Planning to outsource IT? Here’s how best to go about it


Outsourcing tends to be difficult, at least for me. I like to have more control over the end result. When I do outsource, the feeling of losing control eventually creeps up on me. But it doesn’t always have to be like that. It can be smooth sailing so long as it is done the right way.

Why and why not?

What reasons would you need to warrant parts of your business to be outsourced. An important reason to do it is if you don’t have the time for a project that you want to do. Another reason would be that you don’t have the knowledge in-house. But there are also reasons to choose not to do it, even though there are benefits. This is often a matter of setting priorities.

Often certain steps are important to your business, and can yield a lot, but missing them doesn’t hurt yet. You may have a great idea that could increase sales, but never get around to developing it since you don’t have the time or there are more pressing matters. And you never pursue it because you’re not yet aware of the potential of your idea, which becomes a missed opportunity.

If you have an innovative idea but you don’t have the capability, then you should consider outsourcing. Focus yourself on the things that will hurt the business if not managed properly, while another team can get to work on innovating.

A second possible reason not to do it is the fear of losing control. And that’s a mistake. If you want to avoid losing control, and eliminate that fear in yourself, then more work is needed. There are certain things you can think about ahead of time so that outsourcing goes as smoothly as possible.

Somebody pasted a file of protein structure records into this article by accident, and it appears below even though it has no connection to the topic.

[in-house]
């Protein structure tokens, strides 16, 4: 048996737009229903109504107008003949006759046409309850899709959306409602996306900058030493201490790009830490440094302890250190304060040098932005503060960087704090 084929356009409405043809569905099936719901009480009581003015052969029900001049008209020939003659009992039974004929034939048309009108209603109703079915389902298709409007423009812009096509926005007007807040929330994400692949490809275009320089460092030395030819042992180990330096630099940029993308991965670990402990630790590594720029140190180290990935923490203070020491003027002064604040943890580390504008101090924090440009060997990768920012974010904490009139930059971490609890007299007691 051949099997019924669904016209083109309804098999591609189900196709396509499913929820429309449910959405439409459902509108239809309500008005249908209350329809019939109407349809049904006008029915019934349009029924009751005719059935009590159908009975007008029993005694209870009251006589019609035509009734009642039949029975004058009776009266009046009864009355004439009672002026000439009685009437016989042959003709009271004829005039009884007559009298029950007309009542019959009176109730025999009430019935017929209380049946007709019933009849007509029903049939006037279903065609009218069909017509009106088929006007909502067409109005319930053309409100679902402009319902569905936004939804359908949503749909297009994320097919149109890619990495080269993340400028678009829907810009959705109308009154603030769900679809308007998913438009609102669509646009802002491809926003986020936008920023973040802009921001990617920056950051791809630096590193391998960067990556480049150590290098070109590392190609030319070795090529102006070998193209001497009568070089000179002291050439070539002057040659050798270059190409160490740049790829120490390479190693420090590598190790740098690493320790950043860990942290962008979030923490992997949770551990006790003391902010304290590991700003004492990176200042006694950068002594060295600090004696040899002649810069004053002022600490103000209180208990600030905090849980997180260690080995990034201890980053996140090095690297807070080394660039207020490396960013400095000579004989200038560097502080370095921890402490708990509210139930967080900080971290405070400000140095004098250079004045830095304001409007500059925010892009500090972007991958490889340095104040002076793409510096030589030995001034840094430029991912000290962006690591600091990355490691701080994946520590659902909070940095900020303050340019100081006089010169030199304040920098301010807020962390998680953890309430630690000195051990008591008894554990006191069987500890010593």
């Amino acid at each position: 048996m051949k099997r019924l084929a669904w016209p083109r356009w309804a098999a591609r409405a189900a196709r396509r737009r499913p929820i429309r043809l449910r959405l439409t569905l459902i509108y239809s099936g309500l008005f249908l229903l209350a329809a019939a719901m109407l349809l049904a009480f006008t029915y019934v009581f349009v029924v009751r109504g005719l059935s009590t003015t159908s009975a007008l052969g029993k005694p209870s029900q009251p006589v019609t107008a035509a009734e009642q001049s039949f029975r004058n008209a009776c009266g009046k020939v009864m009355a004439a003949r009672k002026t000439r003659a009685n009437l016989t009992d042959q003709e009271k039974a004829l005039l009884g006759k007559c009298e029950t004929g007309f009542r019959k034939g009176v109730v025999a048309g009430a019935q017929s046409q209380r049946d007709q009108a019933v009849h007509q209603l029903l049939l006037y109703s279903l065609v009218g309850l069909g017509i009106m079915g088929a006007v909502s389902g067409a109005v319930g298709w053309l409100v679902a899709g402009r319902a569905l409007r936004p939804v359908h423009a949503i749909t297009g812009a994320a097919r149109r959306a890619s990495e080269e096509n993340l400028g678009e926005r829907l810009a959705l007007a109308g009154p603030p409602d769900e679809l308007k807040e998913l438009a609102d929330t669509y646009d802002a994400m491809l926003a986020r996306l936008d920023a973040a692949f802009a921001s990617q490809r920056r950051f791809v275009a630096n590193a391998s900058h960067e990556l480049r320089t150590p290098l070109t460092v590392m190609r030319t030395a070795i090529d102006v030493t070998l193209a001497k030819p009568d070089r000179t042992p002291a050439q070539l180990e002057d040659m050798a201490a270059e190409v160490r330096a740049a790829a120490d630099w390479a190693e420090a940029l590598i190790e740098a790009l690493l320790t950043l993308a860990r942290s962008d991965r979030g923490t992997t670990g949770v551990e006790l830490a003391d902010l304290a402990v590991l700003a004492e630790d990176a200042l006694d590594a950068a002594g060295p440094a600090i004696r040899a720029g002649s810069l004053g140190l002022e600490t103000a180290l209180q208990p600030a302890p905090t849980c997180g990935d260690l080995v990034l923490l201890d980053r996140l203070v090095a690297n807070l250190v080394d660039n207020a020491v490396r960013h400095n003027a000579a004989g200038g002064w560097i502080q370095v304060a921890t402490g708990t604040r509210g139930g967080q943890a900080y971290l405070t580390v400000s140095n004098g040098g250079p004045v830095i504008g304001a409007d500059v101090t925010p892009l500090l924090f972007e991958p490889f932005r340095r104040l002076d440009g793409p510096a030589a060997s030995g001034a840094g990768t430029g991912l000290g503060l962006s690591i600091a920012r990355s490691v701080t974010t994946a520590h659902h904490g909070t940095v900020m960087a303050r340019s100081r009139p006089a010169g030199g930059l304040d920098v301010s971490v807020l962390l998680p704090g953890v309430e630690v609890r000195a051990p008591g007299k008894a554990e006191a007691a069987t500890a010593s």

Determine your scope

Here is something you might want to consider, what do you think is the most important aspect in the end result? What steps in this process are the most crucial? Is it time, and meeting deadlines? Is it the budget? Or do you think it matters who works on it? Because that can be arranged. In government, for example, within projects, it is a requirement that it be carried out by local developers. Or in certain team compositions you might want it to be fifty percent female.

In any case, before you start outsourcing, it is always wise to consider: what must the final process meet? And what in the process must be done in what way? You can then look at each component in the process: is this outsourceable? Do I want to outsource this? Is it fine with me if I hand control of this aspect to somebody else? If you aren’t able to visualize a tangible end result, it will also be hard to answer these questions.

So it is important to have a clear scope. In addition, it is good to consider whether you expect things to change in that scope, that vision of the end result, during the process. If you expect that, how are you going to communicate that to the person you are outsourcing it to? How are you going to manage that properly?

Put it on paper and compare

Basically, any project is outsourceable. But the question is: How much preliminary work are you willing to do? Put the process on paper, and check for a clear plan that allows you to keep control of the factors. Outsourcing is often an advantageous option, even if it may feel scary.

I’m a big proponent of putting things on paper first. With a clear concept, you can more easily consult with a potential party who you want to outsource to. You can also compare more easily at that point. Am I better off developing it in-house or outsourcing? Do I have the knowledge? Do I have the skills, the experience, the management capacity? Could I do it myself? If you find that you can’t do it in-house, take a serious look at where you can outsource. Nothing is less unfortunate than an opportunity missed.

When working out the plans, it is of course always possible to ask for help. For example, to look at your scope, and to test plans for feasibility. At Wise Minds we are always willing to think along with you.


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